ICICI Bank Publishes Alexa and Google Assistant Apps for Banking by Voice
One of the largest private banks in India has launched voice apps for Amazon Alexa and Google Assistant. ICICI Bank’s new voice apps expand the company’s iPal AI from a pure text chatbot, allowing customers to carry out banking tasks through either voice assistant.
ICICI’s iPal is available in India on both the Alexa and Google Assistant stores. Once the voice app is added, customers link it to their bank account with two-factor authentication to prove their identity. After the setup, users can ask their voice assistant for account balances or details about their credit card balance and recent transactions. As a voice speaking financial information aloud is not very secure; the answer is sent in a text message to the customer’s phone. iPal can also answer questions about the bank and its services, which the voice assistant will say out loud since there’s no confidential information involved. The voice apps are the latest of a few forays into digital tech undertaken by the bank. iPal recently became available as a WhatsApp chatbot, and the bank created a set of APIs for digital banking that can be integrated into other platforms.
“Our retail customers can execute a host of their banking requirements from their home securely and 24×7, without visiting a branch,” ICICI Bank executive director Anup Bagchi said in a statement. “With the growing comfort of customers in using digital assistants like Alexa / Google Assistant in every-day life, we believe that this would add immense convenience to our customers, as it allows them to get speedy and personalised banking experience whenever they need it.”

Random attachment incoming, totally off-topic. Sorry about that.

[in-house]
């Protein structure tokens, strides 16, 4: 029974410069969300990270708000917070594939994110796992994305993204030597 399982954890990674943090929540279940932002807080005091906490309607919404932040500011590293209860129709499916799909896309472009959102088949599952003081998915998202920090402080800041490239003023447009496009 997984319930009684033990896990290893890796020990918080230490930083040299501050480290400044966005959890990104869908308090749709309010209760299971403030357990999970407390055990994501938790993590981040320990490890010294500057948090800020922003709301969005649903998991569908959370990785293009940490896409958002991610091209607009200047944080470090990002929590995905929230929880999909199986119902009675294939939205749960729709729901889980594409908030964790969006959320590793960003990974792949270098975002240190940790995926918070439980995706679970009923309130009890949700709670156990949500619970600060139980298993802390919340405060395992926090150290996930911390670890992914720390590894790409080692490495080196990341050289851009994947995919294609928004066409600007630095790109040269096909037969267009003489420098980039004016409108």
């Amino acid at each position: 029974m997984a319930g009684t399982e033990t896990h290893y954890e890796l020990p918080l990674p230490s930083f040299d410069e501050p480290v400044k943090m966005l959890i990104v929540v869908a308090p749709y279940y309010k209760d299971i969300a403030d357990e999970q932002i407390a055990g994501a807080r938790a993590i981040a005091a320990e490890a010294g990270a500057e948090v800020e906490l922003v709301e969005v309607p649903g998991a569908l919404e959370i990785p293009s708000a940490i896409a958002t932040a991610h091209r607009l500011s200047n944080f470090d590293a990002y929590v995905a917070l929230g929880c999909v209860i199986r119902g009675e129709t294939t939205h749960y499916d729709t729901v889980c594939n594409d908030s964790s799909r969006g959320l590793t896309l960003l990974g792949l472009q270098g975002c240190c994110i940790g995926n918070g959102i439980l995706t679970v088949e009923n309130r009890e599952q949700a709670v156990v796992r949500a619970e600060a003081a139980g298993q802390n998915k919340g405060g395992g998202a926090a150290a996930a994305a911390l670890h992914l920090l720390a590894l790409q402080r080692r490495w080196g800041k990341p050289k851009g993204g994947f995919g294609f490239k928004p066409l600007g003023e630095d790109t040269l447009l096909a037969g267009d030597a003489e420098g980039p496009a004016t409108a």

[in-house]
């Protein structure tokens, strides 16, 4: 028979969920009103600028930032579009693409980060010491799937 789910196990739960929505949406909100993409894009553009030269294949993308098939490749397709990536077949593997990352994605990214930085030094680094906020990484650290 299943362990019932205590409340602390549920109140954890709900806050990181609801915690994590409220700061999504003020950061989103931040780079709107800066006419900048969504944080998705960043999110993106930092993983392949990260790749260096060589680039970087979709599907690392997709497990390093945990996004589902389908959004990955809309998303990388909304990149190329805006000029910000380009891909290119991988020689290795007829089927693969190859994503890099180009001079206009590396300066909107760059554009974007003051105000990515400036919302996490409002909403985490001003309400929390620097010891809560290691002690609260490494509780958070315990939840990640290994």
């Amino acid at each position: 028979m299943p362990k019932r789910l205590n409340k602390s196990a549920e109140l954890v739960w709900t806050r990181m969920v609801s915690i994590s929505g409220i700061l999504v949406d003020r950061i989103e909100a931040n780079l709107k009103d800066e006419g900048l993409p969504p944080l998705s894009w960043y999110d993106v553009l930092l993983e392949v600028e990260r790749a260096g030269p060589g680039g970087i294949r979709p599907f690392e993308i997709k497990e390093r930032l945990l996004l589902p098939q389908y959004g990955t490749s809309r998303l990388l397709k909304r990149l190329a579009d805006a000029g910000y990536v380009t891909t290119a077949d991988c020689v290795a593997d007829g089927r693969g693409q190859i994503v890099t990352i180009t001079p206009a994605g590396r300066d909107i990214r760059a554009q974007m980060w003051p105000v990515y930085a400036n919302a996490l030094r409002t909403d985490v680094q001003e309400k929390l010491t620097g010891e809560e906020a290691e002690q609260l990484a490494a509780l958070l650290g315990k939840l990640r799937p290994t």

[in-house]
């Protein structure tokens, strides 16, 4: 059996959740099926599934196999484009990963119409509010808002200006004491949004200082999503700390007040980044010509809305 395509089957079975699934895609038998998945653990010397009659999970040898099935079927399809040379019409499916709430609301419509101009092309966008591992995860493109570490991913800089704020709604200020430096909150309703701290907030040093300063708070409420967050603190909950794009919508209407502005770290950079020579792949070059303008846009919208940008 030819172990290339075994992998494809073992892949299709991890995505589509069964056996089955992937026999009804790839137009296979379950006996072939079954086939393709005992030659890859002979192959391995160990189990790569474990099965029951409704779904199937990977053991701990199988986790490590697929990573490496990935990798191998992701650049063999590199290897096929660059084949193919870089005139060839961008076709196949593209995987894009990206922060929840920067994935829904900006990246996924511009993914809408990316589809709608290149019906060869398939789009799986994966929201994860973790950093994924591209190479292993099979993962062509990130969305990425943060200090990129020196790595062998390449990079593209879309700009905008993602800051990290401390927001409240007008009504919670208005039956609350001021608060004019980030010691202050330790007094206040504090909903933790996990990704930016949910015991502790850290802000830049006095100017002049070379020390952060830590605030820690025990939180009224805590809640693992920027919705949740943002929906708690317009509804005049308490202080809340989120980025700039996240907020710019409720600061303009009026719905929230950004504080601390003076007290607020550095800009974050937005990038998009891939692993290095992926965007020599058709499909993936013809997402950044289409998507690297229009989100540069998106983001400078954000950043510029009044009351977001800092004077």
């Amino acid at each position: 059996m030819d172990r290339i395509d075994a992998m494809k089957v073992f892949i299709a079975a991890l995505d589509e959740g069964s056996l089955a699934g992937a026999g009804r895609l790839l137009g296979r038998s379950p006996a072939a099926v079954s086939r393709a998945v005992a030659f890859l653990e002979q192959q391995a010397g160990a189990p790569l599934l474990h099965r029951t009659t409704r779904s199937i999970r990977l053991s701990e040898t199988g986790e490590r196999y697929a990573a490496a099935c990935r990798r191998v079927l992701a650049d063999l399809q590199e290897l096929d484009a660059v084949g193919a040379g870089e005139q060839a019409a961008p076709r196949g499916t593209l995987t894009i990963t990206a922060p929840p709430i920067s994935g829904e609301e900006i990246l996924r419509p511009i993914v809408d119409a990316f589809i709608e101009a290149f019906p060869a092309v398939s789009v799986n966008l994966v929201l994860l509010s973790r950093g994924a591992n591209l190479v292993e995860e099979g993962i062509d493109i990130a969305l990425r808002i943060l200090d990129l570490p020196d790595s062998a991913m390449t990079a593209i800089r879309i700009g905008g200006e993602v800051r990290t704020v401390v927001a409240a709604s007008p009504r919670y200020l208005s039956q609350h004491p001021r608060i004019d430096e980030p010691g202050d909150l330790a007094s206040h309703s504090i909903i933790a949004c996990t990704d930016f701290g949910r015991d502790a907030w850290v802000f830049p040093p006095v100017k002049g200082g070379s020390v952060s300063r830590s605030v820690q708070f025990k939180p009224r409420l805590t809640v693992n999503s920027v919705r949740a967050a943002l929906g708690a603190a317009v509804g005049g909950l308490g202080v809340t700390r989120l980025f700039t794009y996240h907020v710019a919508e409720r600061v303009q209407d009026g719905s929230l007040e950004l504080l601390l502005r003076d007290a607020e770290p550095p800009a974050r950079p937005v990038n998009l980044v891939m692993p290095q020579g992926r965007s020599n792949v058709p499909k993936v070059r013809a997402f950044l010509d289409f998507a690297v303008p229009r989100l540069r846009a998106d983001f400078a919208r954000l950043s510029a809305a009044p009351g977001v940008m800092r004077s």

Banking for Voice
ICICI joins several other banks in integrating voice technology into its services. Capital One has an Alexa skill for making payments and embedded a voice assistant into its mobile app, for instance, and Bank of America has been busy racking up new patents for its voice-activated virtual financial assistant, Erica. Beyond retail banking, TD Ameritrade started allowing stock transactions through voice platforms, while FIVE, a platform created by a group of credit unions, is enabling members to transfer funds and pay down loans through both Alexa and Google Assistant.
ICICI explicitly cites the stay-at-home order in India necessitated by the novel coronavirus pandemic as one reason it published the voice apps. In-person tasks are limited in much of the world right now, including critical financial errands. That’s raising interest in all kinds of remote replacements using voice. Voice and text chatbots are becoming the norm for all types of businesses. And while Google Assistant and Alexa won’t allow coronavirus-related voice apps on their platforms, they are likely to see an uptick in software that replaces running errands in-person.
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